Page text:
Preferences for conditioning and being conditioned - experimental & survey evidence from Zambia

Esther Schuering


While conditionality is a frequently discussed topic among policy-makers and cooperating partners when it comes to social cash transfers, less attention has been paid to the views of the general public and beneficiaries in low-income countries. Using qualitative, survey and experimental evidence from Zambia, this study contrasts the perceptions of beneficiaries and the broader public with those of policy-makers and assesses the factors that influence choices about imposing conditionality. As long as conditionality is not so rigorously enforced that it leads to greater tension, conditionality meets the interests of policy-makers, the general public and beneficiaries alike, exerting the necessary control for transfer givers and the guidance for transfer recipients. The experiment, however, also demonstrates that conditionality preferences are neither homogeneous nor static and are likely to change with more exposure to social cash transfers and conditionality.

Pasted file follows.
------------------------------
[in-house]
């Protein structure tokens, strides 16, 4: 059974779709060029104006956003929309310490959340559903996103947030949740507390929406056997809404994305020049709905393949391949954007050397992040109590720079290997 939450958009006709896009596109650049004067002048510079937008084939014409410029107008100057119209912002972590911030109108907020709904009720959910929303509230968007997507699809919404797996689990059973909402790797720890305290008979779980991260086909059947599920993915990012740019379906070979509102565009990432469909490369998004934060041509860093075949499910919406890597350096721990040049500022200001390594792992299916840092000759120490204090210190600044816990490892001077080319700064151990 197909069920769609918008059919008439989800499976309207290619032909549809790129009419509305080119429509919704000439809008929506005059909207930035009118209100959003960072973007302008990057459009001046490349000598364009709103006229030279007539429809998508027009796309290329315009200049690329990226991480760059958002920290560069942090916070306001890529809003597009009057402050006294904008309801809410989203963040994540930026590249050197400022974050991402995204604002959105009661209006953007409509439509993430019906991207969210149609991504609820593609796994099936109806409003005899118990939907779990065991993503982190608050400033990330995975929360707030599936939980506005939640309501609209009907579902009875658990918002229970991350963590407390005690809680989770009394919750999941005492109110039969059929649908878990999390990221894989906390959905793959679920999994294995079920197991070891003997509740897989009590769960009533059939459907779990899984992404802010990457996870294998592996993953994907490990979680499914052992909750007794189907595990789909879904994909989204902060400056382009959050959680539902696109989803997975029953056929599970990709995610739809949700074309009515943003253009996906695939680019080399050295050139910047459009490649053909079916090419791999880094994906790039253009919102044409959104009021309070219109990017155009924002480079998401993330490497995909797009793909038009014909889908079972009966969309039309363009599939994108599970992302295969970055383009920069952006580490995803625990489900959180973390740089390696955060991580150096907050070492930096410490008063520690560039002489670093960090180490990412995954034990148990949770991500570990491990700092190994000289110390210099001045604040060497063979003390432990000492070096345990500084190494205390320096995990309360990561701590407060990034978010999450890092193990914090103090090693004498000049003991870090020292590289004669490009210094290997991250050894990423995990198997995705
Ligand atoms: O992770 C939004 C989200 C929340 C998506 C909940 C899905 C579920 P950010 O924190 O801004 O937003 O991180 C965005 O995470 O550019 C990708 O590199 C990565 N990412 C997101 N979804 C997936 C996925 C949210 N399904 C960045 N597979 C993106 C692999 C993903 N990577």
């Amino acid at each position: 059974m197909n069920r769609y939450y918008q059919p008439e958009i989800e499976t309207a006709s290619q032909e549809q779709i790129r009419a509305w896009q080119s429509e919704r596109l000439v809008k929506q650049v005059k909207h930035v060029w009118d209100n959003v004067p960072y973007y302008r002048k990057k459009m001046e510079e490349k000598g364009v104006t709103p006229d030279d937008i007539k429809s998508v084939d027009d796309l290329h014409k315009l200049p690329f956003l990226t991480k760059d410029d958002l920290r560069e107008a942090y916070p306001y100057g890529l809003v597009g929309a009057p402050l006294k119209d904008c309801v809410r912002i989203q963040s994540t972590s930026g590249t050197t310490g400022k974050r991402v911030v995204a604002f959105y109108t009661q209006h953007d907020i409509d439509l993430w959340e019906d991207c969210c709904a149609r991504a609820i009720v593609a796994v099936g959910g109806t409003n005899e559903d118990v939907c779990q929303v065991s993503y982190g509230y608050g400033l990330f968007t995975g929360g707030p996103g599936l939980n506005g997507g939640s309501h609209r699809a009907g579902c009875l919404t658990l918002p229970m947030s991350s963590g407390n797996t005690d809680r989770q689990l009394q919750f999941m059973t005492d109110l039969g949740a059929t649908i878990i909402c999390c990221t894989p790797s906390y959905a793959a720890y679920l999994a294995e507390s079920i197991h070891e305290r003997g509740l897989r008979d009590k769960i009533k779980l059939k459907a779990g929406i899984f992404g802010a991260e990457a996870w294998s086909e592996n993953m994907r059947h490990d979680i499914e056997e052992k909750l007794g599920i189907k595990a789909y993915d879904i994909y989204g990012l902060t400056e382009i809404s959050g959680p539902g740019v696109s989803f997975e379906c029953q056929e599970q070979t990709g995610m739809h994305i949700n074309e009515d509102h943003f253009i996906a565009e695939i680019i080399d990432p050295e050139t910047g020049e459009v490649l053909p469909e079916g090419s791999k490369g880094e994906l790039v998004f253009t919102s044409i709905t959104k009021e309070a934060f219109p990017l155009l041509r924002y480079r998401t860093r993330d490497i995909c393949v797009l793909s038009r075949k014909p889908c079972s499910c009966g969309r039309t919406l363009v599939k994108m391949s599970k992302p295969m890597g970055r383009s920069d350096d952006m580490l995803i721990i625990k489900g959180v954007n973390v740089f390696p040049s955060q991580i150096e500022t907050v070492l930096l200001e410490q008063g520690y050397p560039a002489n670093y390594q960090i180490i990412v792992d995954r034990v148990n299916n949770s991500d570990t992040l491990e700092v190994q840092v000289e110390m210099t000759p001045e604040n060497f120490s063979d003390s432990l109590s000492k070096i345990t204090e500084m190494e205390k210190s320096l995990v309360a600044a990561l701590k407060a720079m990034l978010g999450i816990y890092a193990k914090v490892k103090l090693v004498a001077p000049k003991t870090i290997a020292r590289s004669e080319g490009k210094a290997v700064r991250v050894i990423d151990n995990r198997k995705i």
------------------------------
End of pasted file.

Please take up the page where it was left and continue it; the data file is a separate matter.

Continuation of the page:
Key words: conditionality, social cash transfers, political economy, empowerment

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